Monday, 31 August 2015


Flying from Cassville, Wisconson.

These farms are on the Wisconsin side the river.
Hilly country, and lots of careful contouring to make the best use of the soil,
Makes for lots of beautiful patterns from the air.

These are pre-Columbian Indian burial mounds.
Overlooking the river.

Sunday, 30 August 2015

Now the river is getting really interesting!

Flying from Cassville, Wisconson.

You couldn't find an airstrip any closer to the river,
and really quiet, all to myself......

Finally the river is big enough for barge traffic.

It was fascinating to watch this barge maneuver into the lock.
It was very carefully and precisely done,
but I guess once you've done it hundreds of times......
There are 29 such dams and locks between Minneapolis, and St Louis.
The dams are placed to maintain at least 9 feet of depth for the barges.
It looks like they'll have to split the barges to fit in.
It was a slow maneuver, 
and I didn't have enough fuel to stay any longer....
Here's another lock,
and they've split the tow and warped the front portion through the lock,
and now the rear section is preparing to enter.

 The John Deere factory at Dubuque, Iowa
It's enormous!
And of course it has to be, for all of the 'green machinery' we see everywhere.
When I fly over agricultural country I notice all the yellow wheels that I see down there.

Friday, 28 August 2015

Nauvoo, Illinois.

The Mormon's leader, Joseph Smith and his brother Hyrum,
were assassinated here in Nauvoo in 1844.
At the time, Joseph Smith was mayor of Nauvoo.
Earlier the Mormons had been violently driven out of  Kirkland, Ohio, and Gallatin, Missouri.
From here they made their long trek to Utah, to try to evade such persecution.....

They started this temple at that time, but couldn't finish it before they had to leave.
It was finally finished to this impressive standard,
in 2002.

Monday, 24 August 2015

Mark Twain country

Flying from Lewis County airfield, MO.

This is Hannibal, Missouri,
birthplace of Mark Twain,
and the scene for the favorite stories of Tom Sawyer and Huck Finn.
Now with a Walmart.....

Lots of tourist attractions....

We know that the 'Adventures of Huckleberry Finn' is fiction,
but Mark Twain knew the Mississippi River and it's people so well,
that I like to imagine that it really happened just like that.
Following along that story, this could very well be Jackson Island,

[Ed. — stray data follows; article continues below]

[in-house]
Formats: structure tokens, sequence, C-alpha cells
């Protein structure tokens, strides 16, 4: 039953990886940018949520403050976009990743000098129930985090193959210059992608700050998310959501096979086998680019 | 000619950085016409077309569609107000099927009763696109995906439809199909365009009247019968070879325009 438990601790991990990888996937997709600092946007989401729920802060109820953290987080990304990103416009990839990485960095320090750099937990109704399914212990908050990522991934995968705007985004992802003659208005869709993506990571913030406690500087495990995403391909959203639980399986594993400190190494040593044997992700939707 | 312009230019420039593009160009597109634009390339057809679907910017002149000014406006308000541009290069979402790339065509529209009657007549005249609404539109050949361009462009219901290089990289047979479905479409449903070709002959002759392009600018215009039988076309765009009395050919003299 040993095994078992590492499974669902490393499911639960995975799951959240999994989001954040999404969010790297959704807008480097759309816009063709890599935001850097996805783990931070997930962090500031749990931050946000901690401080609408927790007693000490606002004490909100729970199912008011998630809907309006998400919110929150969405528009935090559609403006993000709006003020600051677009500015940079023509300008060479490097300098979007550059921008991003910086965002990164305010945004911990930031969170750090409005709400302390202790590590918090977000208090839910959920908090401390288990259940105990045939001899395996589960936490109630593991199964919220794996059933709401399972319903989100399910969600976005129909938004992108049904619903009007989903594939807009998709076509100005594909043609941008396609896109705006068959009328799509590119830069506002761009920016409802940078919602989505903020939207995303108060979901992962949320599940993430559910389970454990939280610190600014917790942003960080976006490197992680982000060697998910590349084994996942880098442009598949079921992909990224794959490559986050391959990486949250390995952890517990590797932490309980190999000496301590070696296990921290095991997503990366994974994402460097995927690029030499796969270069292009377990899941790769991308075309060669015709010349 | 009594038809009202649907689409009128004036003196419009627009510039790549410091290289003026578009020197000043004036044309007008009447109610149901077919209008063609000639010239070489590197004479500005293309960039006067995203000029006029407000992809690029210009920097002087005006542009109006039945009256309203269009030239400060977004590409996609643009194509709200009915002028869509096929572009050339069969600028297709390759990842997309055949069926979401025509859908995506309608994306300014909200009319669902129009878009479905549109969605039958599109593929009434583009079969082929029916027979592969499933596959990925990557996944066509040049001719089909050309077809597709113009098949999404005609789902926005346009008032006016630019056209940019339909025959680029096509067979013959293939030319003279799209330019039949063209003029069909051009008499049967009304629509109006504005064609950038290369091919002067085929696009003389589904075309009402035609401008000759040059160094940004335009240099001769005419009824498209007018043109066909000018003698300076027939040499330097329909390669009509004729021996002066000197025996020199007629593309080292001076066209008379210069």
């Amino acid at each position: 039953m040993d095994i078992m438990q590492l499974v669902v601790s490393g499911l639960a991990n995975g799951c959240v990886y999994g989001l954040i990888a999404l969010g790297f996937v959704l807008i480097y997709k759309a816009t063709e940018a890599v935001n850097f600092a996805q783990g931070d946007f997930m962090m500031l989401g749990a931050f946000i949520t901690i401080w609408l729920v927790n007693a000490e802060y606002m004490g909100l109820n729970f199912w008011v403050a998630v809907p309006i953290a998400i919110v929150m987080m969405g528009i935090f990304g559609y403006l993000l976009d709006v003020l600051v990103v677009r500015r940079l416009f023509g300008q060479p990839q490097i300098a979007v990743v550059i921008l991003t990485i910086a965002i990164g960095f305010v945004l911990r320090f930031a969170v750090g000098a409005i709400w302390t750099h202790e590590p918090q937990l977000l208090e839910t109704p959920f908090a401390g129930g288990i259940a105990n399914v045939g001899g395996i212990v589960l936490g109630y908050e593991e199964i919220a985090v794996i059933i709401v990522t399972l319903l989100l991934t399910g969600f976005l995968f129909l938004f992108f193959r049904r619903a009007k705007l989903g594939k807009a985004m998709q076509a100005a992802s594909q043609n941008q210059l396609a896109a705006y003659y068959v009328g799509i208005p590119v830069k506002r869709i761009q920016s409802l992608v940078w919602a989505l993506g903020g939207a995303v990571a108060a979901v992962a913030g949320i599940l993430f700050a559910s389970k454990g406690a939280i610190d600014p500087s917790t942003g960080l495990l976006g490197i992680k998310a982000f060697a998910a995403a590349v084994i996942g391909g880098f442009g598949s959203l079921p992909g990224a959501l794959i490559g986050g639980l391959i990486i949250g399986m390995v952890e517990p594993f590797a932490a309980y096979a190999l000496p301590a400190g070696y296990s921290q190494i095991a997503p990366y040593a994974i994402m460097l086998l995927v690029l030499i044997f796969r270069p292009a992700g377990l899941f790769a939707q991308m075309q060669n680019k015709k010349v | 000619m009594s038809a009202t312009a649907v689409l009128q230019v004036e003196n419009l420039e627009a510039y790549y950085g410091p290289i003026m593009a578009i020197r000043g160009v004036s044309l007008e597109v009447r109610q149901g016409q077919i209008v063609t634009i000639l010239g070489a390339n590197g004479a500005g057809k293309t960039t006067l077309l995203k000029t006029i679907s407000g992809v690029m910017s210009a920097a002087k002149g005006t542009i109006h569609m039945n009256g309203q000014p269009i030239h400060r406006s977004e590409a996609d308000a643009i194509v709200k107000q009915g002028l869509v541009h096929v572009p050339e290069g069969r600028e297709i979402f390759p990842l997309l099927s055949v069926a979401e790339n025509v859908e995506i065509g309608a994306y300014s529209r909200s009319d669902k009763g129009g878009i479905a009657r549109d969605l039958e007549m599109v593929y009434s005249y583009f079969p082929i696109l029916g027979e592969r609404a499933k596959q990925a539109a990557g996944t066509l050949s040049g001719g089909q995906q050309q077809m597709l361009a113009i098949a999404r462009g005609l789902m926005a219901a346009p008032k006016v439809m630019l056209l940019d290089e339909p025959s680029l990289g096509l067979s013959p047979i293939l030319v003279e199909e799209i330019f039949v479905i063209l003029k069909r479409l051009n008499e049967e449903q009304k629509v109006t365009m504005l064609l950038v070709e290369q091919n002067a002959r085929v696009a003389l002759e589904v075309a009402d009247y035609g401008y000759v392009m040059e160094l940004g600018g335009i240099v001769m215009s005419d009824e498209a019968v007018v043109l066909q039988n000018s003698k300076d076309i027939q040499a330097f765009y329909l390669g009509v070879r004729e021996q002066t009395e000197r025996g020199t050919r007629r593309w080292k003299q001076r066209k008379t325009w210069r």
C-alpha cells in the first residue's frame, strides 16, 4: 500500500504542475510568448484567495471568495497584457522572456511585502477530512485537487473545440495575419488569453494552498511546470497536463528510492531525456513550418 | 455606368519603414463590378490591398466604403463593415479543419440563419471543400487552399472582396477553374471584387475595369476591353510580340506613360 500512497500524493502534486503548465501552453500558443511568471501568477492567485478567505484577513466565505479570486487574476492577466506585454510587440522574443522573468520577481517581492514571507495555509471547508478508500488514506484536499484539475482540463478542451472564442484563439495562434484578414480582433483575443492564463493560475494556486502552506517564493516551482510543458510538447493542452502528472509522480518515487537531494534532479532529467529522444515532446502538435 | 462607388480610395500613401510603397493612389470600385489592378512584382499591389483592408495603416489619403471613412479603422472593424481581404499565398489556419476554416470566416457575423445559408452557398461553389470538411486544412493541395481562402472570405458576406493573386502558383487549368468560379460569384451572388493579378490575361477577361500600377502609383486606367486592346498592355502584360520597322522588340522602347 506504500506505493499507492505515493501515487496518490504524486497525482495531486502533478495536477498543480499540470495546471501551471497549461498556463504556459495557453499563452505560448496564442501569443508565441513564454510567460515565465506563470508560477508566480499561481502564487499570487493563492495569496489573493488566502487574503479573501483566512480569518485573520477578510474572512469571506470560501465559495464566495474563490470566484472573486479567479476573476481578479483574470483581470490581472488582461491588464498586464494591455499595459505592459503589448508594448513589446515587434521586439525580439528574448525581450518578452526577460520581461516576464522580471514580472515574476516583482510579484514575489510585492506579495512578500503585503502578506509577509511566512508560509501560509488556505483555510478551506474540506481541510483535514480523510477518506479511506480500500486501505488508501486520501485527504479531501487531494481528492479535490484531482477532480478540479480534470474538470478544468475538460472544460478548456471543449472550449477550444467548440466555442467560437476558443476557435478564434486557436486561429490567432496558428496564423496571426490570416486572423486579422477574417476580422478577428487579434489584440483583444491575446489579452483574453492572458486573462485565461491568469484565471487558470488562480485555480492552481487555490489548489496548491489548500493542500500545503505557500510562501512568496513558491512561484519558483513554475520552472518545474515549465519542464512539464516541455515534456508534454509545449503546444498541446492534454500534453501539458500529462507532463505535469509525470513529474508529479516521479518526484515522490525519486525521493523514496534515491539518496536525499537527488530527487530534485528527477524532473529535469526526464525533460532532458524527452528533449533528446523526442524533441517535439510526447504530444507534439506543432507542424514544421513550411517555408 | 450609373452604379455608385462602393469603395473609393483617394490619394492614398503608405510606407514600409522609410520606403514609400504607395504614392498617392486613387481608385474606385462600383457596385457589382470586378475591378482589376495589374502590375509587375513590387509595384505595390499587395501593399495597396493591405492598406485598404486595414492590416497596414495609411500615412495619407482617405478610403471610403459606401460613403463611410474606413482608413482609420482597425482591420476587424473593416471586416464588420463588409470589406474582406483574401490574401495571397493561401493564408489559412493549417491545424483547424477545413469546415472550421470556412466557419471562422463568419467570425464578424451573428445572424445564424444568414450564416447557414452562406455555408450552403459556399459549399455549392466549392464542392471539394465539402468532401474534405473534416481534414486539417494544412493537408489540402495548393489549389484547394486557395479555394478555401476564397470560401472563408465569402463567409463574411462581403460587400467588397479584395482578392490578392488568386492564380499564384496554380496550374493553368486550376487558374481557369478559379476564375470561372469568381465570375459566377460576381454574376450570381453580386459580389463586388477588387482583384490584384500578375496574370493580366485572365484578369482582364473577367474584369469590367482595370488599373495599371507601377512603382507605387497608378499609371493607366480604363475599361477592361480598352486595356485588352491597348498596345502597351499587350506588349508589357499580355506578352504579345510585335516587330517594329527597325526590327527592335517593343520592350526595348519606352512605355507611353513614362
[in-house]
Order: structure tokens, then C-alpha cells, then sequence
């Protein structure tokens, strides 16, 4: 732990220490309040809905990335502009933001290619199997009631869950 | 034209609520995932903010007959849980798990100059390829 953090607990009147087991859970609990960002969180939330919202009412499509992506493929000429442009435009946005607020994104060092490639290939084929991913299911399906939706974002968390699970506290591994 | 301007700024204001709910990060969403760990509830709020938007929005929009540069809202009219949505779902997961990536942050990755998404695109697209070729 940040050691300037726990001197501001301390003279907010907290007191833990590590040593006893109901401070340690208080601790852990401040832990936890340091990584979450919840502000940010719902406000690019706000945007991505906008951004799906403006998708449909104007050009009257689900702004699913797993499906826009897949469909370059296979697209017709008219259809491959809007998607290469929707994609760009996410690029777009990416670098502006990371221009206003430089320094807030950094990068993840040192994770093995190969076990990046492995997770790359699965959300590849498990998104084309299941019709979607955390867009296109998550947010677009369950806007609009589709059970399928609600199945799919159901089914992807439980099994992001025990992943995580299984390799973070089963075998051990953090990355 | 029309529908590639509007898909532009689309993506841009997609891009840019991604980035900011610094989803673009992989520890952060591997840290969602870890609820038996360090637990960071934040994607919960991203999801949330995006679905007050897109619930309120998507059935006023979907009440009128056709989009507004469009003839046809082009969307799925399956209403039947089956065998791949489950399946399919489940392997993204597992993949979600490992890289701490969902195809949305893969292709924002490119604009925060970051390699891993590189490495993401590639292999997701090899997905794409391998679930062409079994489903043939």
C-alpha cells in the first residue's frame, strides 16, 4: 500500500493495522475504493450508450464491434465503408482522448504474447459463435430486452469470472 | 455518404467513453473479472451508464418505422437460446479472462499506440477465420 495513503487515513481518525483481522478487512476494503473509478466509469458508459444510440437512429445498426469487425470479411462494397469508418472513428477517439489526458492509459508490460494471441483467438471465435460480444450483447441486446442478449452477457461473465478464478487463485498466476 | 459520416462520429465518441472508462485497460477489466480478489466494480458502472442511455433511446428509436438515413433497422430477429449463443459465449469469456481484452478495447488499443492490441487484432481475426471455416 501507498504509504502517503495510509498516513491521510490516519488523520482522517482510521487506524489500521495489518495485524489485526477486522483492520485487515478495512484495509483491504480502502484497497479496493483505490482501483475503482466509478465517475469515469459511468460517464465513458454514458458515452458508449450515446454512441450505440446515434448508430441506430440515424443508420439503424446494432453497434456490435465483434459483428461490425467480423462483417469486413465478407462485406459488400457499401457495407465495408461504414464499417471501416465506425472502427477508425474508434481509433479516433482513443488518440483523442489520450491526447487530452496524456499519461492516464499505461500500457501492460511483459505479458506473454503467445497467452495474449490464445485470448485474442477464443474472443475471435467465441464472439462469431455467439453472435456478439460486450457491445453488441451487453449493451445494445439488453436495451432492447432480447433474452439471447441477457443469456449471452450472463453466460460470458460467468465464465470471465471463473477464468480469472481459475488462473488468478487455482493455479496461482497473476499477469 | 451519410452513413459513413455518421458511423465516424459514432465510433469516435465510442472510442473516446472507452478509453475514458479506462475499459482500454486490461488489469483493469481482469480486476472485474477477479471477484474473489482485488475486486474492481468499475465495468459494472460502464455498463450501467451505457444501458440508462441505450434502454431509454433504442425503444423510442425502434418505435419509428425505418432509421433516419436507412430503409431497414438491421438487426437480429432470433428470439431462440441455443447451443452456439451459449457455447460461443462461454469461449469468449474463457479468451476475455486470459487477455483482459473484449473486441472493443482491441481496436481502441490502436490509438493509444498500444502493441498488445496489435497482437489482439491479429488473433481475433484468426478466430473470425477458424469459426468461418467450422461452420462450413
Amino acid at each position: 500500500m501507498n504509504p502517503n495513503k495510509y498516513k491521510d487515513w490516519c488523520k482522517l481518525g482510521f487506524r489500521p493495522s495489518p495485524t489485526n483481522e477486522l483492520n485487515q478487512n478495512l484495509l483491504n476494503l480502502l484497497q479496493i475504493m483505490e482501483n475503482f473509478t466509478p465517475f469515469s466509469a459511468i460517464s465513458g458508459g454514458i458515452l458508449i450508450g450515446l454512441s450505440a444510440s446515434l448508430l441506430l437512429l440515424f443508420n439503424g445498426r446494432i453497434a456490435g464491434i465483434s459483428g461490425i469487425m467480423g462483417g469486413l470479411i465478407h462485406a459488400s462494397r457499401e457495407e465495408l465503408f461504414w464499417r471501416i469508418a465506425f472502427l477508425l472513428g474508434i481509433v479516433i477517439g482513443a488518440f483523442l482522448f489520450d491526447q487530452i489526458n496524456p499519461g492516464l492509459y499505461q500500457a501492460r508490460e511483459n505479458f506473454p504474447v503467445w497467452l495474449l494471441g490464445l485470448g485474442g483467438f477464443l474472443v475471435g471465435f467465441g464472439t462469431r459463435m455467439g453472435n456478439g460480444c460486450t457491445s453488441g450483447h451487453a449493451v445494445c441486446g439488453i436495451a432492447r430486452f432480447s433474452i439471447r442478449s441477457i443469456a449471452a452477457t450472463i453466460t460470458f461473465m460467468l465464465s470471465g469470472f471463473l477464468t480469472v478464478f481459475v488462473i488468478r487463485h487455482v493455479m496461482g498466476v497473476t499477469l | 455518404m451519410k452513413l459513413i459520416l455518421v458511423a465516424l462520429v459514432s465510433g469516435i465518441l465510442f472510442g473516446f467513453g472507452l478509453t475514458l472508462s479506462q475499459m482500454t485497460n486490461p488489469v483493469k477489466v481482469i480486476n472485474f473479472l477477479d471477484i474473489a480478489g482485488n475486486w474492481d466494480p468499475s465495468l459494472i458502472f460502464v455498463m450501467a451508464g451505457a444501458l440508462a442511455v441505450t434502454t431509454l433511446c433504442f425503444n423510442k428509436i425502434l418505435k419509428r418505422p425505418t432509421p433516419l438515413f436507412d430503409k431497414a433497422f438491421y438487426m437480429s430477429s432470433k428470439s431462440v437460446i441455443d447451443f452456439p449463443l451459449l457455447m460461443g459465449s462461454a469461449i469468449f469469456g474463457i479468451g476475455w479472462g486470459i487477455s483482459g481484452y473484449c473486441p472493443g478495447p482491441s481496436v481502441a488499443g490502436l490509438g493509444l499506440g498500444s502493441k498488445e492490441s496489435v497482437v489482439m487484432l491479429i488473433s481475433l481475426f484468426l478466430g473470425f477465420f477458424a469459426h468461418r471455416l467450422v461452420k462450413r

where Huck met up with Jim the slave,
and they started their adventure voyage down the river....

There's lots of industry along the river now.

This is a typical town along the river,
with grain silos to ship all the corn that's grown around here.

Vast amounts of corn and soy beans shipped down the river to the port of New Orleans

A corn harvesting crew moving to the next job.
I wish that I had photographed more of that corn growing land.
It just goes on and on and on, 
so productive....

Saturday, 22 August 2015

High tension in St Louis....

What a day!

Had my breakfast in a quiet road stop overlooking the Mississippi, ideal.....
Then a nice quiet drive along empty country roads,
until St Louis, 
when I was suddenly on busy freeways again.
Found my way to the National Great Rivers Museum,
and had a very interesting tour of the locks there.

Being Sunday, I didn't think the traffic would be too bad,
and hoped that the GPS would know the easiest way,
but not so......up came a sign.....
Now, detours are dreaded, cause this old GPS doesn't know about them,
 and it gets just as confused as I do....
While following those poorly presented detour signs,
I started around a corner and then confronted a 'ROAD CLOSED sign....
Couldn't back up because of the long trailer behind, so was trapped!
The barrier was only half across the road, so I got around it carefully,
planning to make a U-turn and get out of there,
then confronted by a policeman who ordered harshly to "Stop right there!"
He came to my window and very rudely and abusively shouted,
"What do you think you're doing, crossing a police barrier???"
(Very over the top abusive for the situation...)
So I kept my hands clearly on the steering wheel and said gently,
"Please Sir, I'm lost and don't want to be here, and which way out, please Sir???"
He said vaguely and roughly, "... ya got to get on I-70 East,..." then sent me down a street.